Grab this lease template from the American Apartment Owners Association.

When faced with violations or damages, you’ll need a paper trail to enforce the consequences. That typically starts with your lease agreement, which offers protection against lease violations.

John Tweedie, Regional Property Manager at CLV Group, rents properties in the Great White North, and he uses a standard Residential Tenancy Agreement (along with additional agreements or addendums) to create clarity for renters.

“We include a schedule within our leasing agreement that highlights chargebacks,” John continues. “These are costs that will be incurred if a suite is damaged at the time a resident vacates.”

Even if you’re not a landlord in Canada, writing your own lease agreement is relatively straightforward.

First, use a template outlined by a governing body in your city/state/province (or use a reputable source like the American Apartment Owners Association).

Next, add additional agreements for specific policies, such as:

  • Property damage 
  • Parking agreements
  • Maintenance responsibilities
  • Noise violations
  • Subletting
  • Illegal activities
  • Allowed modifications during a lease (if any)

Don’t forget to investigate state-specific landlord-tenant laws before creating or updating your lease agreement.

Strategy 3: Know when to say no to chronic complainers

There’s a big difference between tenants with complaints and chronic complainers who have a problem with everything. Unreasonable, excessive, and rude requests will eat up your time and make it difficult to help other tenants with legitimate concerns.

You need to know when to draw the line and say no when requests fall outside of agreed terms.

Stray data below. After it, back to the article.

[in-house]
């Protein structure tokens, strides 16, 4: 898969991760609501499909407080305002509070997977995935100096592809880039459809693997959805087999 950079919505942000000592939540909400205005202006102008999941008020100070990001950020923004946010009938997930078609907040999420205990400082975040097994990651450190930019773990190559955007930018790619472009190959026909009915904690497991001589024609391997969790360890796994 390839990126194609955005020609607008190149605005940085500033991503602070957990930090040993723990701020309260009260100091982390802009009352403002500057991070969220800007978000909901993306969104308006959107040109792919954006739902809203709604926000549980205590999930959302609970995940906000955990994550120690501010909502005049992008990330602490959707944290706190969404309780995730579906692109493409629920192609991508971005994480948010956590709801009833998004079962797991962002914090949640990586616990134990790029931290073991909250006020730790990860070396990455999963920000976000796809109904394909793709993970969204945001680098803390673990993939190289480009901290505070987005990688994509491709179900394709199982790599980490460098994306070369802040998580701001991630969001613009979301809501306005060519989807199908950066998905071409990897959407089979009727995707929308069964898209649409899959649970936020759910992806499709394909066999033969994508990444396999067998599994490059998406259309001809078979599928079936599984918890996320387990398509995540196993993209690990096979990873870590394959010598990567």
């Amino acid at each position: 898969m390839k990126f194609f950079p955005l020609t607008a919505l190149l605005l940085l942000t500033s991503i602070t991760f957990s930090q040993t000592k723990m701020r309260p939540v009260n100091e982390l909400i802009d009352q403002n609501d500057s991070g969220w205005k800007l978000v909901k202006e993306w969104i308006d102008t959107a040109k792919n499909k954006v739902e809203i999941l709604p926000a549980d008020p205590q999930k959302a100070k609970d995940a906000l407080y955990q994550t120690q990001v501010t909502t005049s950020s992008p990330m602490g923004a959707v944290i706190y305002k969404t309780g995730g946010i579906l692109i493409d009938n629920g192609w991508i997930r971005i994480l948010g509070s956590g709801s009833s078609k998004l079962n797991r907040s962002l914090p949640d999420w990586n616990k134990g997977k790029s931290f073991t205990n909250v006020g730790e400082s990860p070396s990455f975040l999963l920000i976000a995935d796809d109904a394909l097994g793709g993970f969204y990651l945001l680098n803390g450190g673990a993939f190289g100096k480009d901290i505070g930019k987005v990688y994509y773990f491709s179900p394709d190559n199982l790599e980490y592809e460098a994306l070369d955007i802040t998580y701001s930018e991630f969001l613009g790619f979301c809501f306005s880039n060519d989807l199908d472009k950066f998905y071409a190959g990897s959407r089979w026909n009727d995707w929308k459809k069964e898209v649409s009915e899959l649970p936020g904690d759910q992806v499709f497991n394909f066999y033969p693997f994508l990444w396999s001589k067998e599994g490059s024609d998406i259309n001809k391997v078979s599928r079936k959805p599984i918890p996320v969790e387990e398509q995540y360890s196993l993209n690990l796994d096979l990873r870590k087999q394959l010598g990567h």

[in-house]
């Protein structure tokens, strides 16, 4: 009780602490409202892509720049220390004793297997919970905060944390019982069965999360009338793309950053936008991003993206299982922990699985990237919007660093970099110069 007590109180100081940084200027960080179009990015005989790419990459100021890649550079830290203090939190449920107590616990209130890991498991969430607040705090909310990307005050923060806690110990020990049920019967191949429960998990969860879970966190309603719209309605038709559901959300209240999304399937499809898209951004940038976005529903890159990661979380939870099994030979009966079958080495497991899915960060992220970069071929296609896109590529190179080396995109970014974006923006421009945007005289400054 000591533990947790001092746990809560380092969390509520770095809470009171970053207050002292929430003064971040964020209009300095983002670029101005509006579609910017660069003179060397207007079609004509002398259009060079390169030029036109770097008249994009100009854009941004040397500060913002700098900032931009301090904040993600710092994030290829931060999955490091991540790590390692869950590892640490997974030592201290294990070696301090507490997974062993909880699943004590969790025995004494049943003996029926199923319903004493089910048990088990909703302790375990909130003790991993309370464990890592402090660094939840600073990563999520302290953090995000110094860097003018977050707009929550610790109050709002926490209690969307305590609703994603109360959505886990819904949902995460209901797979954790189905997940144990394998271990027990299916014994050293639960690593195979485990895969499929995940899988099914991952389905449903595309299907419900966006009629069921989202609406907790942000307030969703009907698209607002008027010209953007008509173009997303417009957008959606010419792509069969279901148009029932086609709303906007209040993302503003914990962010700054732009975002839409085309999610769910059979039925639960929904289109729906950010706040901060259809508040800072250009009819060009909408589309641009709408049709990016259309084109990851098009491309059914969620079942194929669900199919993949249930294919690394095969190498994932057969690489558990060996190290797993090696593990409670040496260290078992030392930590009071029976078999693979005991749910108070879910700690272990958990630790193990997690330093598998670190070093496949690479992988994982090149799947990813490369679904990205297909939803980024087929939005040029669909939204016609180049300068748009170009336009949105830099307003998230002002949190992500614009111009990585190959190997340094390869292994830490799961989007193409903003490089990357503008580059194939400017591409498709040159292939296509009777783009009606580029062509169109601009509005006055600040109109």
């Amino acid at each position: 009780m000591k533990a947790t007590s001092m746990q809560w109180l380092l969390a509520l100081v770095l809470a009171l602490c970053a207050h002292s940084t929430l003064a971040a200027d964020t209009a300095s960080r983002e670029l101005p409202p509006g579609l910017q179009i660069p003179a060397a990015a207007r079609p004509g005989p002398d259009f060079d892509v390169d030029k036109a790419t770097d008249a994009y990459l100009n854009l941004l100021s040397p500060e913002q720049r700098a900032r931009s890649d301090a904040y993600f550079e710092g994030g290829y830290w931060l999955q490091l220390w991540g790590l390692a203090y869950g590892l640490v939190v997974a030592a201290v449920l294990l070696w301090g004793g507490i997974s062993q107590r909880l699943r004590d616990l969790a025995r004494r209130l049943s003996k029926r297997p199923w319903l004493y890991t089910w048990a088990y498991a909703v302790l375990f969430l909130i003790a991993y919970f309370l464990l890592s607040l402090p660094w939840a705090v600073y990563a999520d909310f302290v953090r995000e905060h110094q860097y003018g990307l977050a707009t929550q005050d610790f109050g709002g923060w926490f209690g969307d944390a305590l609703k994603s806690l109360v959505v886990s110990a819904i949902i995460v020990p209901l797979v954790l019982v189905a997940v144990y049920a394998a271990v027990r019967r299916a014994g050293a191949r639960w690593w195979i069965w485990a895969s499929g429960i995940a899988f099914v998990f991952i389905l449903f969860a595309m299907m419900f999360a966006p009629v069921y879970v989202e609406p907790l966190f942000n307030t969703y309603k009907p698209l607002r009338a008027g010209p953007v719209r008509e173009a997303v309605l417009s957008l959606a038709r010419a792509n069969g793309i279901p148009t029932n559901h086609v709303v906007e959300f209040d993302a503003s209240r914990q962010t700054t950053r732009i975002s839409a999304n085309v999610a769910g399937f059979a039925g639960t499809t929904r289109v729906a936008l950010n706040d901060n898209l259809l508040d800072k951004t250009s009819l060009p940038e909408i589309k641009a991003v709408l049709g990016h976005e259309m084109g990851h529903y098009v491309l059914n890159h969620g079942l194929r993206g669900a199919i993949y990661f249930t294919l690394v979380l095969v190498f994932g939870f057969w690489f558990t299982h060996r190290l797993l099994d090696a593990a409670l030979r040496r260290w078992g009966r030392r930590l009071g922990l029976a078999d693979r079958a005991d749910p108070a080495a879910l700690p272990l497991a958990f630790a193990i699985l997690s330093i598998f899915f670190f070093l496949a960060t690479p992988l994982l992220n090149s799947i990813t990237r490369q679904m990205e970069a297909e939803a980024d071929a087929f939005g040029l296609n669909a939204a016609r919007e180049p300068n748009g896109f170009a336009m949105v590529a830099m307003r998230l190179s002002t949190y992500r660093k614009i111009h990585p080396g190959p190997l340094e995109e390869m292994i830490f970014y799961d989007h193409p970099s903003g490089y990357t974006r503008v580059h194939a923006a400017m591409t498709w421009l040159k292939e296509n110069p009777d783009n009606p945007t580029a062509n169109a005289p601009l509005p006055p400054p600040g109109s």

The most effective course of action? Including a maintenance request process in your lease agreement. This specifies which types of repairs are covered and indicates the response times so renters know what to expect.

How to deal with difficult tenants: OpenPhone internal threads

“Communication is vital here as well, so set realistic expectations early on,” says Tony Mariotti, Real Estate Broker and CEO of RubyHome.

John also vouches for good communication. He suggests providing multiple touchpoints so tenants feel heard and understood by your team. “We find that something as simple as picking up the phone and calling a resident can save you time and headaches,” he says. “Often, they just want to ensure they are being heard.”

If you’re not already using property management software, now is the time to explore your options. Whether you’re managing single-family homes or apartments with dozens of doors, it offers a simpler, streamlined way to manage property maintenance requests.

“We use a digital resident portal for online maintenance requests, which allows residents to view progress updates in real-time,” John says. “This can help residents feel that they have some control over the maintenance process as well, rather than only hearing from us at the beginning and the end of the request.”

If you’re looking for options, we reviewed the best 11 multifamily property management software in 2024.